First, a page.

Cells were treated as indicated and viability was determined by Crystal Violet staining after 24 h of treatment. Absorbance was measured in a micro plate reader at λ=550 nm and normalized to the value of control cells. Alternatively, cells were harvested, stained with Annexin V-GFP and PI and viability was analysed by flow cytometry (MACSQuant, Miltenyi Biotec, Germany). To analyse the long-term survival, cells were treated as indicated for 24 h. Cells were washed to remove dead cells and surviving cells were cultivated in fresh medium for 7 days. Viability was then determined by Crystal Violet staining.
Plasmids and transfections
Plasmid pEFpuro-hGem(1/110) was obtained by subcloning cDNA encoding mAG-hGem(1/110) (Sakaue-Sawano et al., 2008) into pEF-pGKpuro (kindly provided by Andreas Strasser, WEHI, Australia). The plasmid pSCAT8 encoding the caspase-8 FRET probe CFP-IETD-Venus was described previously (Hellwig et al., 2008), and a SCAT8 variant in a pIRESpuro3 backbone was obtained by subcloning the CFP-IETD-Venus sequence. Cells were transfected using Lipofectamine®LTX (Thermo Fisher Scientific) according to the manufacturer's protocol. At 24 h post transfection, cells were cultured in medium supplemented with appropriate selection antibiotics and fluorescent clones were isolated or enriched after 2 weeks.
The pQCXIPN/ecoR plasmid encoding the receptor for ecotropic murine retroviruses was a kind gift of Monilola Olayioye, University Stuttgart, Germany (Herr et al., 2018). Cells were transfected using Lipofectamine®LTX. At 24 h post transfection, cells were incubated with supernatant from Plat-E cells transfected with pSuper RV or pSUPER RV Bid (#2) (kindly provided by Stephen Tait, University of Glasgow, UK) (Tait et al., 2007). Cells were then selected in medium with puromycin and analyzed for Bid expression.
Silencer®Select Negative Control siRNA #2 (4390846, Thermo Fisher Scientific), Silencer®Select siRNA targeting Mcl-1 (s8583) or Silencer®Select siRNAs targeting CAD (s4060, s223407) were transfected using Lipofectamine®RNAiMAX (Thermo Fisher Scientific) according to the manufacturer's protocol.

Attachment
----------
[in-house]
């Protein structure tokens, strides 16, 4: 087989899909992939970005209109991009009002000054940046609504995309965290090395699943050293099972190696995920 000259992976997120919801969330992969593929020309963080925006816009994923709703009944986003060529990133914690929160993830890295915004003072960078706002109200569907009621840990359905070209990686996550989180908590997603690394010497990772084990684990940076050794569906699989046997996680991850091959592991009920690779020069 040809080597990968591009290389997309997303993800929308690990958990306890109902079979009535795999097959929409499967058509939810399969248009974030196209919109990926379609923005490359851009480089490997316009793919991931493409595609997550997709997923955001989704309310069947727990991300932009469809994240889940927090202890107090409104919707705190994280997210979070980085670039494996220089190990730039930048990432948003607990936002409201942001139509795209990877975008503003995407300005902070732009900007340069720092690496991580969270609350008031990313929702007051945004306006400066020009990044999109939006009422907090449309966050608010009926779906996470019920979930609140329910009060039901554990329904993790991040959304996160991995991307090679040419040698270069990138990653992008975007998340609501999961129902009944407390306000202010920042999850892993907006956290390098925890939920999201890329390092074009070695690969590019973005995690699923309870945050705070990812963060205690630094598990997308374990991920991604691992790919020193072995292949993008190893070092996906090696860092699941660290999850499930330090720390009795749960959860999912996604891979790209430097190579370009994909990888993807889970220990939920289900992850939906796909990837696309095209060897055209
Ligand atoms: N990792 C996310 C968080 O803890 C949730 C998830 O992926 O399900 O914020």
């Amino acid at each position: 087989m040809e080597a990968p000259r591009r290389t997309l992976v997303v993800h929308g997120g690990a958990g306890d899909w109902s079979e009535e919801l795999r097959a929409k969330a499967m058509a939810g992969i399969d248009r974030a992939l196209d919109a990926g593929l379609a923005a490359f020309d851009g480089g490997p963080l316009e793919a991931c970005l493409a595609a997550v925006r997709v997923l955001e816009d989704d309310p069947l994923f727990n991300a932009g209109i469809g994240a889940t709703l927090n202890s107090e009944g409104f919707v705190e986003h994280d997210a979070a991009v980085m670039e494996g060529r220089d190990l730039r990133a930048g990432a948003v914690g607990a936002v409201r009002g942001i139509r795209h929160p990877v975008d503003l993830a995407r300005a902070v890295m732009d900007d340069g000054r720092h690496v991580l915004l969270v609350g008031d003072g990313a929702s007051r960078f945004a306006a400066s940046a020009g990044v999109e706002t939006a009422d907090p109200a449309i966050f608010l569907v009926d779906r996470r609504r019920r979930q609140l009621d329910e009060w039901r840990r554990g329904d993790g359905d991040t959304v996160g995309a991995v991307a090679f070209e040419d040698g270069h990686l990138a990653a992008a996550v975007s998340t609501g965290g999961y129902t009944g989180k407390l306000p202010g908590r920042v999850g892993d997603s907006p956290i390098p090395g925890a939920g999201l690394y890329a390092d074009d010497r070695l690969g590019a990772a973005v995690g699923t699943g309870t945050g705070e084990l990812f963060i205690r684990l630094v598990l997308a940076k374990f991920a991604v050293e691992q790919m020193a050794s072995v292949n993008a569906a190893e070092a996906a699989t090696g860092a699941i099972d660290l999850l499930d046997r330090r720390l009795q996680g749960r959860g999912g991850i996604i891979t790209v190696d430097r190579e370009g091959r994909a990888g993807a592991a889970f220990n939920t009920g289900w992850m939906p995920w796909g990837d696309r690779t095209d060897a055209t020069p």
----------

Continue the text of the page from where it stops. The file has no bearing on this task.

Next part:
Cells were lysed in solubilization buffer [50 mM Tris-HCl pH 7.5, 150 mM NaCl, 1 mM EDTA, 1% (v/v) TritonX-100 plus Complete Protease Inhibitors (Roche) and 1 mM DTT], incubated on ice for 10 min and centrifuged at 16,100 g and 4°C. Protein concentrations were determined by Bradford assay (Bio-Rad). Proteins were separated by SDS-PAGE (4-12% NuPAGE® Novex Bis-Tris gels, Thermo Fisher Scientific) and transferred to nitrocellulose membranes (iBlot® Gel Transfer Stacks, Thermo Fisher Scientific). Membranes were then blocked with 1% blocking reagent (Roche) or 5% BSA in TBS containing 0.05% Tween-20 (TBST) and incubated with primary antibodies followed by POD-conjugated secondary antibodies, and detection was performed using Pierce ECL Western Blotting Substrate (Thermo Fisher Scientific) using an Amersham Imager 600 (GE Healthcare). Alternatively, membranes were incubated with IRDye® secondary antibodies and detection was performed using an Odyssey Imaging system (Li-COR Biosciences).
Quantitative RT-PCR analysis
Total RNA was extracted from cells using the NucleoSpin RNA kit (Machery & Nagel). Synthesis of cDNA and amplification of BCL2L1 (Bcl-xL), MCL1 (Mcl-1), CCNB1 (Cyclin B1) or RPLP0 (60S acidic ribosomal protein P0) was performed using enzyme mix (Power SYBR™ Green RNA-to-CT™ 1-Step kit) and the following primers: Bcl-xL-for, 5′-AGGCGGATTTGAATCTCTTTC-3′; Bcl-xL-rev, 5′-CCCGGTTGCTCTGAGACATT-3′; Mcl-1-for, 5′-AACTGGGGCAGGATTGTGAC-3′; Mcl-1-rev, 5′-CAAACCCATCCCAGCCTCTT-3′; CCNB1-for, 5′-ACCTGTGTCAGGCTTTCTCTG-3′; CCNB1-rev, 5′-CTGACTGCTTGCTCTTCCTCA-3′; RPLP0-for, 5′-CTCTGCATTCTCGCTTCCTGGAG-3′; RPLP0-rev, 5′-CAGATGGATCAGCCAAGAAGG-3′. Relative expression was calculated using the ΔΔCt method and was plotted as fold of G1 mRNA amounts.
Coupled analysis of cell cycle and caspase-3 processing
Cells were harvested, fixed, permeabilised and incubated with Alexa Fluor 647-labelled caspase-3 antibody or isotype control antibody for 60 min, followed by DNA staining (1 µg/ml DAPI) for 10 min. Cells were then washed and analysed by flow cytometry (MACSQuant). Cleaved caspase-3 subpopulations in distinct cell cycle phases were quantified by multi-experiment mixture model analysis based on three lognormal distributions, using the MATLAB Toolbox MEMO (Geissen et al., 2016). Mixture model parameters, comprising subpopulation mean and variance, and subpopulation weights for all time points and cell cycle stages were derived by minimizing the negative logarithm of the likelihood to observe the experimental data.
Live-cell imaging, immunostaining and image analysis
For live-cell imaging, cells were plated on 35 mm glass-bottom dishes (CellView Cell Culture Dish, Greiner Bio One) in Phenol Red-free RPMI 1640 containing 10% FBS. Images were acquired for 20 h in 15 min intervals at 37°C and 5% CO2 on a Zeiss Cell Observer microscope equipped with an Axiocam MRm CCD camera, a Plan-Apochromat 20×/0.8 objective. Fluorescence of mAG-hGeminin(1/110) was acquired with a 470 nm LED module combined with a 62 HE filter set (Carl Zeiss). Then, medium containing Fc-scTRAIL alone or in combination with DMSO or the indicated inhibitors was added and cells were imaged for another 10 h. Randomly chosen cells were tracked and the time of division, onset of geminin expression, subsequent division and tdeath of cells were recorded. Cells were defined as apoptotic upon onset of membrane blebbing.